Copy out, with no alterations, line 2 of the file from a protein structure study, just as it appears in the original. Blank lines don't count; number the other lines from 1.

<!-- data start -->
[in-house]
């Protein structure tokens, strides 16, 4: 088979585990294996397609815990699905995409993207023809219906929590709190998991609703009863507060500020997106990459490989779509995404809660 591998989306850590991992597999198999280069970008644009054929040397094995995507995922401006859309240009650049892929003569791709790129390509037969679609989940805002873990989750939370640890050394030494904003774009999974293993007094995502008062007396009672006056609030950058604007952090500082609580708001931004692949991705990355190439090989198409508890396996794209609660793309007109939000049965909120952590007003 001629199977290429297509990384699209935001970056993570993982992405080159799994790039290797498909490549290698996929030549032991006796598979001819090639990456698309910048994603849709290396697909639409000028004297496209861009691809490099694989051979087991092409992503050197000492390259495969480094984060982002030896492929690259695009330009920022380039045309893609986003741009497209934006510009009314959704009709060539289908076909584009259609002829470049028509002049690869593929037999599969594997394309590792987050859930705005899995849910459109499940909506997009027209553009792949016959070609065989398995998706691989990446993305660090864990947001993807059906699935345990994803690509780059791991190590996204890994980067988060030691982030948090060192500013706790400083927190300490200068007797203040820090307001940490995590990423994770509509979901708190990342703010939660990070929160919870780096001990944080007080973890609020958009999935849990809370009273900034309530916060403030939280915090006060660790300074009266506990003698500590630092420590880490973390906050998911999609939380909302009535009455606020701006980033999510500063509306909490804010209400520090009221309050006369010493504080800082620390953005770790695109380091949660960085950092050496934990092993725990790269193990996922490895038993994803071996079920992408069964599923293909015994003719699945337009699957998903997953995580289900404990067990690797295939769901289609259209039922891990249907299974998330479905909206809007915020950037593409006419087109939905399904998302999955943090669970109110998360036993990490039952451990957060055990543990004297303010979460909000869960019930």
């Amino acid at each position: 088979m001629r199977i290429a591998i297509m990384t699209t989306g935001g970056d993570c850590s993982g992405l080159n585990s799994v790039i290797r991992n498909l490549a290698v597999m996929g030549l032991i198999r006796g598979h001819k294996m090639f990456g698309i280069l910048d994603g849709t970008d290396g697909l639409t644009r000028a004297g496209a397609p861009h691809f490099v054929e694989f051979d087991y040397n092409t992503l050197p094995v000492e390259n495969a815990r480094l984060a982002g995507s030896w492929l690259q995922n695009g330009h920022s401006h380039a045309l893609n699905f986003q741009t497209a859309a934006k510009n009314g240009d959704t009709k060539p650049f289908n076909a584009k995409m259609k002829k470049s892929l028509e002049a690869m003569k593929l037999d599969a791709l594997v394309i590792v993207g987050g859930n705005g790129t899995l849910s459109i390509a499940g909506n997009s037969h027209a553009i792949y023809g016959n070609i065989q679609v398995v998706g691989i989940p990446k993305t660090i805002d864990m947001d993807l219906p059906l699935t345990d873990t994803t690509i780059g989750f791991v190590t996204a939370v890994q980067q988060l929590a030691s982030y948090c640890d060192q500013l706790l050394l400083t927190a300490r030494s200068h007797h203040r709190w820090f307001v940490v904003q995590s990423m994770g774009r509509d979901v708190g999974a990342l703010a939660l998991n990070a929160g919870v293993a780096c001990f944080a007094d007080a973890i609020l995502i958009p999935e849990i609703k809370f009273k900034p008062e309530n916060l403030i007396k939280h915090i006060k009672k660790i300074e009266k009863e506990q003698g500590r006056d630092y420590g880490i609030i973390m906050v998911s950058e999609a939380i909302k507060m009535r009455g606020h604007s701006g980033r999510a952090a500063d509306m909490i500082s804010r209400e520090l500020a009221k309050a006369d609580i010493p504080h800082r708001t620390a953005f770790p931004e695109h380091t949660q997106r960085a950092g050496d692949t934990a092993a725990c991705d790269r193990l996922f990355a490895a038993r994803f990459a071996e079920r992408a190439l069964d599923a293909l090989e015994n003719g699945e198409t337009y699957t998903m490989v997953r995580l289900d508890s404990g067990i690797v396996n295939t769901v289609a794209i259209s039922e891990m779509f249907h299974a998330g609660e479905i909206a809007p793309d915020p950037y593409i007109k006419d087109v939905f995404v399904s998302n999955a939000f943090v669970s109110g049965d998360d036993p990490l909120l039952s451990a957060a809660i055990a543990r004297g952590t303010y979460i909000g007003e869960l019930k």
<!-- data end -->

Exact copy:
């Protein structure tokens, strides 16, 4: 088979585990294996397609815990699905995409993207023809219906929590709190998991609703009863507060500020997106990459490989779509995404809660 591998989306850590991992597999198999280069970008644009054929040397094995995507995922401006859309240009650049892929003569791709790129390509037969679609989940805002873990989750939370640890050394030494904003774009999974293993007094995502008062007396009672006056609030950058604007952090500082609580708001931004692949991705990355190439090989198409508890396996794209609660793309007109939000049965909120952590007003 001629199977290429297509990384699209935001970056993570993982992405080159799994790039290797498909490549290698996929030549032991006796598979001819090639990456698309910048994603849709290396697909639409000028004297496209861009691809490099694989051979087991092409992503050197000492390259495969480094984060982002030896492929690259695009330009920022380039045309893609986003741009497209934006510009009314959704009709060539289908076909584009259609002829470049028509002049690869593929037999599969594997394309590792987050859930705005899995849910459109499940909506997009027209553009792949016959070609065989398995998706691989990446993305660090864990947001993807059906699935345990994803690509780059791991190590996204890994980067988060030691982030948090060192500013706790400083927190300490200068007797203040820090307001940490995590990423994770509509979901708190990342703010939660990070929160919870780096001990944080007080973890609020958009999935849990809370009273900034309530916060403030939280915090006060660790300074009266506990003698500590630092420590880490973390906050998911999609939380909302009535009455606020701006980033999510500063509306909490804010209400520090009221309050006369010493504080800082620390953005770790695109380091949660960085950092050496934990092993725990790269193990996922490895038993994803071996079920992408069964599923293909015994003719699945337009699957998903997953995580289900404990067990690797295939769901289609259209039922891990249907299974998330479905909206809007915020950037593409006419087109939905399904998302999955943090669970109110998360036993990490039952451990957060055990543990004297303010979460909000869960019930």